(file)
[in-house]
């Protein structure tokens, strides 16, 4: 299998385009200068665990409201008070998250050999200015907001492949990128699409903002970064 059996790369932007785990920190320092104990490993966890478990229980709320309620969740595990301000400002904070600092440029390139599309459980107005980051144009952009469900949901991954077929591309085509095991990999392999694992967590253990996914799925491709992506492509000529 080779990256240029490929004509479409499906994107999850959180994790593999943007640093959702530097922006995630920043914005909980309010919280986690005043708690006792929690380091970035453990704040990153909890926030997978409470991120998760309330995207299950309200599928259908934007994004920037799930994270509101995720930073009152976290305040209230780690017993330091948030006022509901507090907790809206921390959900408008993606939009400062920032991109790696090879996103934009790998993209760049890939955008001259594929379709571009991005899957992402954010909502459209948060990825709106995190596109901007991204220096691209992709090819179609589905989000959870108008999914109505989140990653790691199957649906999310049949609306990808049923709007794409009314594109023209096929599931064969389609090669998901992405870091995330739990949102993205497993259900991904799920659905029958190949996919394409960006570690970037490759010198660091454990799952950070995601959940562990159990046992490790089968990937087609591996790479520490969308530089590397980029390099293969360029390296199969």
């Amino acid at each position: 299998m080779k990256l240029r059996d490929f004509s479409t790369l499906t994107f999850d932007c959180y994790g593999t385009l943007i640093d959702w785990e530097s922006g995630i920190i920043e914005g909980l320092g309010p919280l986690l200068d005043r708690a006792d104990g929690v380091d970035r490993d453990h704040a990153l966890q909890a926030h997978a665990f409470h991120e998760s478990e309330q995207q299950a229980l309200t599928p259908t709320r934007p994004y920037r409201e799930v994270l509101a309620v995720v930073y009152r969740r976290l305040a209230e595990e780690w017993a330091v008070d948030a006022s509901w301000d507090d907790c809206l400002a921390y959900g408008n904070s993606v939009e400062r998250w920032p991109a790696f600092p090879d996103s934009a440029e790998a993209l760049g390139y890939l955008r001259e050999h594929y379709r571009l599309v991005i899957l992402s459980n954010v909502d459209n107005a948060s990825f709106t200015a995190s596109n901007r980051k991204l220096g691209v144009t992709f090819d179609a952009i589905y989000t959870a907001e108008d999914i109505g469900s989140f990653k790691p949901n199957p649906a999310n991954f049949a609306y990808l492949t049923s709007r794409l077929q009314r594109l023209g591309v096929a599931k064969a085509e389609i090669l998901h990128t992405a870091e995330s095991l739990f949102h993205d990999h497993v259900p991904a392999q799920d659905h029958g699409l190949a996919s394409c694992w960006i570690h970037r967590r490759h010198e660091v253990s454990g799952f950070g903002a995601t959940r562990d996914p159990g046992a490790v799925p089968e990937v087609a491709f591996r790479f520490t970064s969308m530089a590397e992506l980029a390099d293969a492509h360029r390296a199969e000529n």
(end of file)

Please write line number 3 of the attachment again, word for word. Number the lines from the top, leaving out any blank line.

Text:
């Amino acid at each position: 299998m080779k990256l240029r059996d490929f004509s479409t790369l499906t994107f999850d932007c959180y994790g593999t385009l943007i640093d959702w785990e530097s922006g995630i920190i920043e914005g909980l320092g309010p919280l986690l200068d005043r708690a006792d104990g929690v380091d970035r490993d453990h704040a990153l966890q909890a926030h997978a665990f409470h991120e998760s478990e309330q995207q299950a229980l309200t599928p259908t709320r934007p994004y920037r409201e799930v994270l509101a309620v995720v930073y009152r969740r976290l305040a209230e595990e780690w017993a330091v008070d948030a006022s509901w301000d507090d907790c809206l400002a921390y959900g408008n904070s993606v939009e400062r998250w920032p991109a790696f600092p090879d996103s934009a440029e790998a993209l760049g390139y890939l955008r001259e050999h594929y379709r571009l599309v991005i899957l992402s459980n954010v909502d459209n107005a948060s990825f709106t200015a995190s596109n901007r980051k991204l220096g691209v144009t992709f090819d179609a952009i589905y989000t959870a907001e108008d999914i109505g469900s989140f990653k790691p949901n199957p649906a999310n991954f049949a609306y990808l492949t049923s709007r794409l077929q009314r594109l023209g591309v096929a599931k064969a085509e389609i090669l998901h990128t992405a870091e995330s095991l739990f949102h993205d990999h497993v259900p991904a392999q799920d659905h029958g699409l190949a996919s394409c694992w960006i570690h970037r967590r490759h010198e660091v253990s454990g799952f950070g903002a995601t959940r562990d996914p159990g046992a490790v799925p089968e990937v087609a491709f591996r790479f520490t970064s969308m530089a590397e992506l980029a390099d293969a492509h360029r390296a199969e000529n």